This month is all about the brain! We have three lessons this month due to spring break. Next month we'll be back to four again. It can be helpful to watch the Intro to the Brain lesson before these to get a general overview of brain lobes and brain function.
Inner Brain Health
Using the Frontal Lobe
Note: These lessons are also available in Health and the Human Body
Your Brain is Perfect for Survival
Your brain is the way it is because it's kept humans alive for a VERY LONG TIME. Understanding how our survival brain works can help us understand why we react in very different ways in different situations. This month, help your family watch for times when the "survival brain" kicks in.
When your kids are startled, ask them to notice what happens in their bodies. Notice your heart beat, breathing, how your hands and feet feel.
When you notice a child get angry, if the time is right, ask them how their brain is trying to help them survive with the anger. How does their survival brain feel threatened? This can be a great lead-in to discussing how to calm ourselves by remembering that it's not actually a survival situation and helping the frontal lobe come up with solutions.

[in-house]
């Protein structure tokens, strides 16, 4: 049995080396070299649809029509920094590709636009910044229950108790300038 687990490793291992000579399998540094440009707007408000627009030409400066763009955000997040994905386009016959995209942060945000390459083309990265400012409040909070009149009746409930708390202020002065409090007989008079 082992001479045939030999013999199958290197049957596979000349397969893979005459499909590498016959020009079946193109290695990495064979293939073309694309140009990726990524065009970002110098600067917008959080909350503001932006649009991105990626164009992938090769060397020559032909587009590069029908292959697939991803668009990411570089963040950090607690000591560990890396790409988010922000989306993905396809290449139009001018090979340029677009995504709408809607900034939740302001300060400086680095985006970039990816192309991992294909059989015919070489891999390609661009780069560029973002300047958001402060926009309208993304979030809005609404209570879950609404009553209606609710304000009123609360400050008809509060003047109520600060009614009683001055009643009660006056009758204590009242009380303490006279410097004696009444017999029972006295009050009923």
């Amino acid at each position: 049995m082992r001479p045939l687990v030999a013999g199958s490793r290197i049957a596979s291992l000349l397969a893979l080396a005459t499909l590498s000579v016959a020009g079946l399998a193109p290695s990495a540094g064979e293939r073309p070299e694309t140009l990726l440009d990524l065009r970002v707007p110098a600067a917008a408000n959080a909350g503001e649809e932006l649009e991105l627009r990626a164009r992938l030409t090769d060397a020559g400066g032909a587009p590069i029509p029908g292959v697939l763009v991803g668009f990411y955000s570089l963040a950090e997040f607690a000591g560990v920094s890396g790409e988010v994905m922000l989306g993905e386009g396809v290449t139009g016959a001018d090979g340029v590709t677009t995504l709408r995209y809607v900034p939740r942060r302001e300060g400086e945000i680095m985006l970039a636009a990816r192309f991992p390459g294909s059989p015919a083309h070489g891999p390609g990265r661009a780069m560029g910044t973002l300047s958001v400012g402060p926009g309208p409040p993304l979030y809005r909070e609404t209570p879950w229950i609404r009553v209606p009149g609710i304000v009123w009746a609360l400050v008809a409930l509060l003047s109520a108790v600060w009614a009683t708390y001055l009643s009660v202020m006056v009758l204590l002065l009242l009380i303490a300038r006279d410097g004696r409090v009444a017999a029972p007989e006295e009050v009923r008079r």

Understanding Your Brain
After watching this month's lessons can be a great time to talk about the specifics of your own brain to model how important this is for your children.
What is a time your survival brain kept you or your kids safe? (For example, were you aware of smoke in the kitchen when something was burning, pulled your child back from the street when a car rushed past, or heard a noise in time to get away from something falling.)
What are times your survival brain tried to help you when you were a kid that didn't feel very good? (Maybe before a performance or in a social situation?)
How do you calm your own survival brain? (What are the self calming techniques that help you to calm your survival brain and bring the frontal lobe back in control?)
Coming Up with a Plan
As your kids understand their brain more, they can use that understanding to plan for how to calm their own survival brain.
What are times their survival brain takes over? (hint: any situation in which they tend to behave "badly" is possibly a time when their frontal lobe has been kicked to the side by their survival brain)
How can they help their survival brain feel safe and let the frontal lobe take charge again?
Have fun learning about the brain this month!